Fiat's U.S. Decline Continues Apace, but Somebody Please Put the Brand on Canadian Milk Cartons

Steph Willems
by Steph Willems
fiats u s decline continues apace but somebody please put the brand on canadian

If the Fiat brand was a human being, it was last spotted in the parking lot of a local bank. Police are now scouring the woods.

Launched with adequate, if not great, fanfare as a newly Italianized Chrysler powered out of the recession, the Fiat brand failed to put down roots in the American marketplace, with the automaker’s next five-year plan showing it as an afterthought with an uncertain future. Sure, Italy gets a wagon version of the little 500 and greener power options, but in North America, the brand went over with buyers like Catwoman or Heaven’s Gate did with movie audiences. Dealers aren’t exactly thrilled with having the Fiat name anywhere their Jeep or Ram banner.

As bad as the brand’s continued non-performance in America is, buyers north of the border have already moved on.

There’s been worse months for the Fiat brand in Canada. Two of them, in fact, and all in the last year. But July’s tally of 49 vehicles sold is just another reminder that the brand’s days are numbered, even if FCA won’t say so.

Stateside, Fiat posted a 45 percent year-over-year decline last month, with its year-to-date volume down 44 percent. It’s like the brand gets halved each year. In Canada, the road to invisibility apparently has a higher speed limit. Despite high gas prices and taxes, buyers clearly had more appetizing choices at the small car buffet — sales sank 53 percent in July and a whopping 79 percent over the first seven months of 2018.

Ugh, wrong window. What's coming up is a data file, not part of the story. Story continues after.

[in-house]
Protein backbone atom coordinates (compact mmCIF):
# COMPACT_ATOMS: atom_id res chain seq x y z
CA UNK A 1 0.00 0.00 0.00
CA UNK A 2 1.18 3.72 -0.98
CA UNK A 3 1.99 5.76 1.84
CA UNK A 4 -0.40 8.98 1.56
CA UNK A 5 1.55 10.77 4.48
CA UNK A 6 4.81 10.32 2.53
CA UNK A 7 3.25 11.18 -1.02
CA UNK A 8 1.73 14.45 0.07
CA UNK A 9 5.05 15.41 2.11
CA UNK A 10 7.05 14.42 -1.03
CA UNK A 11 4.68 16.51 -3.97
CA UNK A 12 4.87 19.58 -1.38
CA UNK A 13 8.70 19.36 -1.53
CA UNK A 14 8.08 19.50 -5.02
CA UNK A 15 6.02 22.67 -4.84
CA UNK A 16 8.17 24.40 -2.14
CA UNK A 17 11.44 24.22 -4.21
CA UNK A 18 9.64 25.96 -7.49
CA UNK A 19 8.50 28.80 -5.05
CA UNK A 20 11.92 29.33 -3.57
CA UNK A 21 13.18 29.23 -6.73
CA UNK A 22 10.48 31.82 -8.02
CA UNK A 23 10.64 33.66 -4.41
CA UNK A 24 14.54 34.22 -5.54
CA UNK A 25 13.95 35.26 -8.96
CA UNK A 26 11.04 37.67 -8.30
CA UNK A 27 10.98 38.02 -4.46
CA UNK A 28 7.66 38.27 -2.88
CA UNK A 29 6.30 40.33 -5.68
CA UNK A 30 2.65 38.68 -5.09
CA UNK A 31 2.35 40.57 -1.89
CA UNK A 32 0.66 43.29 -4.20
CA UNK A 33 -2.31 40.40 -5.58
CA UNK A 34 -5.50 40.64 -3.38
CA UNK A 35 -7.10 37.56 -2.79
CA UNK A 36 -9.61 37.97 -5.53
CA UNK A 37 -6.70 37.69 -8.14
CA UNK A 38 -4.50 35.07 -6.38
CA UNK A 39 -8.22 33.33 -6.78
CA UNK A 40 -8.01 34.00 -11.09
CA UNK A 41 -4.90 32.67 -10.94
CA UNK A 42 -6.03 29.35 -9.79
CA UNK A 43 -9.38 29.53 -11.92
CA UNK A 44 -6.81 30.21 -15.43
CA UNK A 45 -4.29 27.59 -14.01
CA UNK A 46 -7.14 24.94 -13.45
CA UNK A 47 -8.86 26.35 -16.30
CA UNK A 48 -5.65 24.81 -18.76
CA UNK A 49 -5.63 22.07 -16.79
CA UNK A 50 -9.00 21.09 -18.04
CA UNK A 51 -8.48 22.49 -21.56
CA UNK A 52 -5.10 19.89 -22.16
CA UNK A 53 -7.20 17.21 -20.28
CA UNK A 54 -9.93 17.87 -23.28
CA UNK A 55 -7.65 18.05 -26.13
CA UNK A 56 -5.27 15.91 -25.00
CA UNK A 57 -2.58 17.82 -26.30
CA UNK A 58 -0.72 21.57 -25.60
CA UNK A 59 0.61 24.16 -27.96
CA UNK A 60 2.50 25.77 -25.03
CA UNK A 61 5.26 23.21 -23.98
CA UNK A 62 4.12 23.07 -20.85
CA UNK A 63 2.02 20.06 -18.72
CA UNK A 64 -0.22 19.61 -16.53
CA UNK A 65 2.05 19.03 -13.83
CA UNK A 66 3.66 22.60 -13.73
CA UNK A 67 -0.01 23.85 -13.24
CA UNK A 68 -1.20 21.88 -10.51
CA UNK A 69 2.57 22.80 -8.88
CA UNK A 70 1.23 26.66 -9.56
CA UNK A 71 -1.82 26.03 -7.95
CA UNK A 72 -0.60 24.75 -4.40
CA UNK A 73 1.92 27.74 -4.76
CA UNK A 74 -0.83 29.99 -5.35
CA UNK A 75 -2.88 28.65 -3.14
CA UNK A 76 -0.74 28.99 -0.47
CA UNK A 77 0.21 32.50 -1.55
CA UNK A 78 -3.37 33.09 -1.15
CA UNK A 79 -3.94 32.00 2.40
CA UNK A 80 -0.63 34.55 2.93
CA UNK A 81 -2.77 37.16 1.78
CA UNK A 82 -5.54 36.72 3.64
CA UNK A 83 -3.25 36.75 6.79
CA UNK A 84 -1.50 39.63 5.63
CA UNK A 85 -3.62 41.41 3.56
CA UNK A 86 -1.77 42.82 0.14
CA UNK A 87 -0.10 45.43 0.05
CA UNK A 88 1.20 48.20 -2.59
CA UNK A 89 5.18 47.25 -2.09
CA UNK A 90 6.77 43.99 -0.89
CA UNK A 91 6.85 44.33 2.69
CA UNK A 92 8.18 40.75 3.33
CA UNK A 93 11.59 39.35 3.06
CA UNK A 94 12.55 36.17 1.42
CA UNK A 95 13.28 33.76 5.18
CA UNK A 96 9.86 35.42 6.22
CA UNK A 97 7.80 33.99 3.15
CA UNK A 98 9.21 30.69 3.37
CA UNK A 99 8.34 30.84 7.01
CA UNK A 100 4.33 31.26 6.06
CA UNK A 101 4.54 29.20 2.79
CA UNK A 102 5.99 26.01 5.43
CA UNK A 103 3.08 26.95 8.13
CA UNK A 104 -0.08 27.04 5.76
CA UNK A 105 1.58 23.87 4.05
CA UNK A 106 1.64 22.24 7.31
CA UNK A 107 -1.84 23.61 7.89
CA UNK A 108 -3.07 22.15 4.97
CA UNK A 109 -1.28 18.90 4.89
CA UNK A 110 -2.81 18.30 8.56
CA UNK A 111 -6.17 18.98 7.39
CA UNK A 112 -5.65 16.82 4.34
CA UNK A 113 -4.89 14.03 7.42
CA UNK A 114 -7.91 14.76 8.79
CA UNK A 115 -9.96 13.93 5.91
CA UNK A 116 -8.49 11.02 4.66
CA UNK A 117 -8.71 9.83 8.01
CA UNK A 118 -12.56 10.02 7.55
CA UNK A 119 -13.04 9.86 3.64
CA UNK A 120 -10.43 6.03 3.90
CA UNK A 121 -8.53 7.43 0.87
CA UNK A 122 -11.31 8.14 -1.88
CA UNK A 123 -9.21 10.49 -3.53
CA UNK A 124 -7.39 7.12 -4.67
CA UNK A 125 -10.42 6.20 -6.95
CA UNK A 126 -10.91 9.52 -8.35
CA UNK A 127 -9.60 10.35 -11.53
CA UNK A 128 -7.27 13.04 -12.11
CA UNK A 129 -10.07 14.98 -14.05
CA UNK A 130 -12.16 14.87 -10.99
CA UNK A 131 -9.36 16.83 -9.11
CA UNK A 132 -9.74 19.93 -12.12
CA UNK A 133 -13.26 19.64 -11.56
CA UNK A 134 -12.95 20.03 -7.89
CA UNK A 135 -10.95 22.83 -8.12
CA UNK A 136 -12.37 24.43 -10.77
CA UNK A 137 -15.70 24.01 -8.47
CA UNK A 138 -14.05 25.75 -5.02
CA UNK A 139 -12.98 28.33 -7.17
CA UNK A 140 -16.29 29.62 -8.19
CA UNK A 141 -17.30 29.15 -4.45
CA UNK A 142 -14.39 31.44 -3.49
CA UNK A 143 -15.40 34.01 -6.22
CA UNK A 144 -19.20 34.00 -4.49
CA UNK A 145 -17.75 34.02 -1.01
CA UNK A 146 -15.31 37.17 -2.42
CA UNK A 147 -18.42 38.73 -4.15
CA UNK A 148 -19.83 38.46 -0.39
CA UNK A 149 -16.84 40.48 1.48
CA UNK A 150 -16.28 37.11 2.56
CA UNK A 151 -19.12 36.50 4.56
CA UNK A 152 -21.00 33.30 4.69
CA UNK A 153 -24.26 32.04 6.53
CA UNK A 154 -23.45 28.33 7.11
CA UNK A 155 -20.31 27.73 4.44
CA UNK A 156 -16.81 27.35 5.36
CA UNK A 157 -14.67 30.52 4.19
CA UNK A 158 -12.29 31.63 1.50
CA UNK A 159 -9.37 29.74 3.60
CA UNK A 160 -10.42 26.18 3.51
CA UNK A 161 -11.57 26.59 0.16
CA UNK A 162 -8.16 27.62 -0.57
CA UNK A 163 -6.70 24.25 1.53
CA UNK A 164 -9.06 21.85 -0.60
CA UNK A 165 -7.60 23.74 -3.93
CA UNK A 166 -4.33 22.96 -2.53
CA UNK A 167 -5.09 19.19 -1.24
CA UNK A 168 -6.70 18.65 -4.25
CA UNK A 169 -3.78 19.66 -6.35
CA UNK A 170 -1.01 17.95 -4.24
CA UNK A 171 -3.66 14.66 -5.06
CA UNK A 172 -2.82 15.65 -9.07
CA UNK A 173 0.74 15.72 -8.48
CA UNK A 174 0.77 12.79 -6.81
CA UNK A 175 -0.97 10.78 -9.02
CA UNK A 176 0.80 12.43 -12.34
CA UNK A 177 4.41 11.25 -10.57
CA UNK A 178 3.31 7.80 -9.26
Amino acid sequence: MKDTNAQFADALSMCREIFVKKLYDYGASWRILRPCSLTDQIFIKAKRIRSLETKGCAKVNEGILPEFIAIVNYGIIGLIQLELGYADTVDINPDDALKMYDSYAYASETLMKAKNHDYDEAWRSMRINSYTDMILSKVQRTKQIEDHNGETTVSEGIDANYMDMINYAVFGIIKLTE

In the Great White North, sales of the 500 city car fell 22 percent, year over year, in July (from 27 to 21 vehicles), while the 500X declined 14 percent (from seven to six vehicles), and the 124 Spider dropped 71 percent (69 vehicles to 20). Only the odd-looking 500L posted a monthly sales gain (100 percent!), as July’s two vehicles sold doubled last July’s single sale.

More people bought an Alfa Romeo Stelvio in Canada last month that took home a Fiat-badged car. The same can almost be said of U.S. buyers, too — the entire Fiat brand’s July sales tally, 1,240 vehicles, was just 100 units more than the Stelvio’s volume.

We’d show you a pie chart of how the Fiat brand fits into FCA’s volume, but there’s no nano-knife sharp enough to carve off a slice that thin. A little more than seven-tenths of one percent of FCA’s July volume (0.725 percent) was Fiat’s doing, which is pretty much the same share as its YTD volume (0.74 percent). In Canada, Fiat made up 0.28 percent of all FCA vehicles sold in 2018.

Excuse me, sir. Have you seen this brand?

[Image: Fiat Chrysler Automobiles]

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  • Inside Looking Out Inside Looking Out on Aug 06, 2018

    FCA have a leverage - as all you know dollar is a Fiat currency since 1971. Would it help if they renamed FIAT to Rambler?

  • Vehic1 Vehic1 on Aug 06, 2018

    FCA never did much with the Fiat brand here - just the 500 + its variants, plus one sports car. Too married to the 500, zero modern-styled sedans/SUVs - and, fairly or not, the stigma of its '70s reliability issues. Mini is struggling too (not quite so much, since it has a more-positive BMW connection); I don't know if BMW wants it to ever become a more full-line brand, or remain a retro niche one.

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    • WallMeerkat WallMeerkat on Aug 08, 2018

      I can see MINI being an evolutionary styled brand, already the cars are becoming unrecognisable when parked against an original Austin/Rover Mini.